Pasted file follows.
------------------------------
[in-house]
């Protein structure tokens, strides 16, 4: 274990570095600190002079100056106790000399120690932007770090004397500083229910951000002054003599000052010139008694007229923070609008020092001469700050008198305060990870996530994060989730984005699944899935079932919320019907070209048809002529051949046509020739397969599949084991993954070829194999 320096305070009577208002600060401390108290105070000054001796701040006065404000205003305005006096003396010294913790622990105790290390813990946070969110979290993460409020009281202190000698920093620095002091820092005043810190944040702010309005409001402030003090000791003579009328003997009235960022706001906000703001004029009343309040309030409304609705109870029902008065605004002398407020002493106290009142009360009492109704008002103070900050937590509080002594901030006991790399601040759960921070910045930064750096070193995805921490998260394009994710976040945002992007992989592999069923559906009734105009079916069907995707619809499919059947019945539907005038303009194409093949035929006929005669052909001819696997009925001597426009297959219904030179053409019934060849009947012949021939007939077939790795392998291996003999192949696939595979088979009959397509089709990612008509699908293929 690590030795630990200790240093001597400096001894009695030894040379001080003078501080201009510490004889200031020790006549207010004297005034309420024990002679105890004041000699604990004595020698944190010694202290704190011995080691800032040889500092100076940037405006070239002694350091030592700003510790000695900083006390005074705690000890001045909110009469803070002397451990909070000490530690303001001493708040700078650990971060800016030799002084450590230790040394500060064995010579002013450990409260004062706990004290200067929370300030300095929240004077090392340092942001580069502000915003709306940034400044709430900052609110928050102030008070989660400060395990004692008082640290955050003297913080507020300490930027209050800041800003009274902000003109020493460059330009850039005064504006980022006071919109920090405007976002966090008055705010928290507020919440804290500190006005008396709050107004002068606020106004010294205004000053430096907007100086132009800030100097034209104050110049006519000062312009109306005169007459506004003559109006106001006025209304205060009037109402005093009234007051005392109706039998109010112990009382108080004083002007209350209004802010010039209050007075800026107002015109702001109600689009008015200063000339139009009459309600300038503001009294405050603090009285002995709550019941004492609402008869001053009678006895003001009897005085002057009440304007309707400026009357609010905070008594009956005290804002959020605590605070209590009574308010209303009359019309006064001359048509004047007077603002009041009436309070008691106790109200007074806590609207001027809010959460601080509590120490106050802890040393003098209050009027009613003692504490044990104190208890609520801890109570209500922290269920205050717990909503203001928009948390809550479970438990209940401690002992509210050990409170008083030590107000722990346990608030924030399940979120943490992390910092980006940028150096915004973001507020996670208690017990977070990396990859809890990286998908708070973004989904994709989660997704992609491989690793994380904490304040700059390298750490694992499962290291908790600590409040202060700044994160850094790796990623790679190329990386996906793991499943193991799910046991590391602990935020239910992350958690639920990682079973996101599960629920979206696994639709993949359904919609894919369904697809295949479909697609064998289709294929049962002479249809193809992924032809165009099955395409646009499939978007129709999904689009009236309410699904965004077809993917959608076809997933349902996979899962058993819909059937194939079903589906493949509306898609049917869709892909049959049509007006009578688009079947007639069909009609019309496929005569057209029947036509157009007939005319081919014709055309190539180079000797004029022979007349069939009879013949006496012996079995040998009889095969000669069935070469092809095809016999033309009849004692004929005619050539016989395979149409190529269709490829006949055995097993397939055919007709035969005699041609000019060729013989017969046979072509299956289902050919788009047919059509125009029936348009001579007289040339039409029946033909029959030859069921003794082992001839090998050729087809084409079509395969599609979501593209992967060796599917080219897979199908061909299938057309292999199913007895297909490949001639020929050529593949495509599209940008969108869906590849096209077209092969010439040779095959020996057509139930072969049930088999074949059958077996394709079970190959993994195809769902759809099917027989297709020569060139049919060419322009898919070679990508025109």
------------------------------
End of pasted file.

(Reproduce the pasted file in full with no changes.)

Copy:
[in-house]
């Protein structure tokens, strides 16, 4: 274990570095600190002079100056106790000399120690932007770090004397500083229910951000002054003599000052010139008694007229923070609008020092001469700050008198305060990870996530994060989730984005699944899935079932919320019907070209048809002529051949046509020739397969599949084991993954070829194999 320096305070009577208002600060401390108290105070000054001796701040006065404000205003305005006096003396010294913790622990105790290390813990946070969110979290993460409020009281202190000698920093620095002091820092005043810190944040702010309005409001402030003090000791003579009328003997009235960022706001906000703001004029009343309040309030409304609705109870029902008065605004002398407020002493106290009142009360009492109704008002103070900050937590509080002594901030006991790399601040759960921070910045930064750096070193995805921490998260394009994710976040945002992007992989592999069923559906009734105009079916069907995707619809499919059947019945539907005038303009194409093949035929006929005669052909001819696997009925001597426009297959219904030179053409019934060849009947012949021939007939077939790795392998291996003999192949696939595979088979009959397509089709990612008509699908293929 690590030795630990200790240093001597400096001894009695030894040379001080003078501080201009510490004889200031020790006549207010004297005034309420024990002679105890004041000699604990004595020698944190010694202290704190011995080691800032040889500092100076940037405006070239002694350091030592700003510790000695900083006390005074705690000890001045909110009469803070002397451990909070000490530690303001001493708040700078650990971060800016030799002084450590230790040394500060064995010579002013450990409260004062706990004290200067929370300030300095929240004077090392340092942001580069502000915003709306940034400044709430900052609110928050102030008070989660400060395990004692008082640290955050003297913080507020300490930027209050800041800003009274902000003109020493460059330009850039005064504006980022006071919109920090405007976002966090008055705010928290507020919440804290500190006005008396709050107004002068606020106004010294205004000053430096907007100086132009800030100097034209104050110049006519000062312009109306005169007459506004003559109006106001006025209304205060009037109402005093009234007051005392109706039998109010112990009382108080004083002007209350209004802010010039209050007075800026107002015109702001109600689009008015200063000339139009009459309600300038503001009294405050603090009285002995709550019941004492609402008869001053009678006895003001009897005085002057009440304007309707400026009357609010905070008594009956005290804002959020605590605070209590009574308010209303009359019309006064001359048509004047007077603002009041009436309070008691106790109200007074806590609207001027809010959460601080509590120490106050802890040393003098209050009027009613003692504490044990104190208890609520801890109570209500922290269920205050717990909503203001928009948390809550479970438990209940401690002992509210050990409170008083030590107000722990346990608030924030399940979120943490992390910092980006940028150096915004973001507020996670208690017990977070990396990859809890990286998908708070973004989904994709989660997704992609491989690793994380904490304040700059390298750490694992499962290291908790600590409040202060700044994160850094790796990623790679190329990386996906793991499943193991799910046991590391602990935020239910992350958690639920990682079973996101599960629920979206696994639709993949359904919609894919369904697809295949479909697609064998289709294929049962002479249809193809992924032809165009099955395409646009499939978007129709999904689009009236309410699904965004077809993917959608076809997933349902996979899962058993819909059937194939079903589906493949509306898609049917869709892909049959049509007006009578688009079947007639069909009609019309496929005569057209029947036509157009007939005319081919014709055309190539180079000797004029022979007349069939009879013949006496012996079995040998009889095969000669069935070469092809095809016999033309009849004692004929005619050539016989395979149409190529269709490829006949055995097993397939055919007709035969005699041609000019060729013989017969046979072509299956289902050919788009047919059509125009029936348009001579007289040339039409029946033909029959030859069921003794082992001839090998050729087809084409079509395969599609979501593209992967060796599917080219897979199908061909299938057309292999199913007895297909490949001639020929050529593949495509599209940008969108869906590849096209077209092969010439040779095959020996057509139930072969049930088999074949059958077996394709079970190959993994195809769902759809099917027989297709020569060139049919060419322009898919070679990508025109």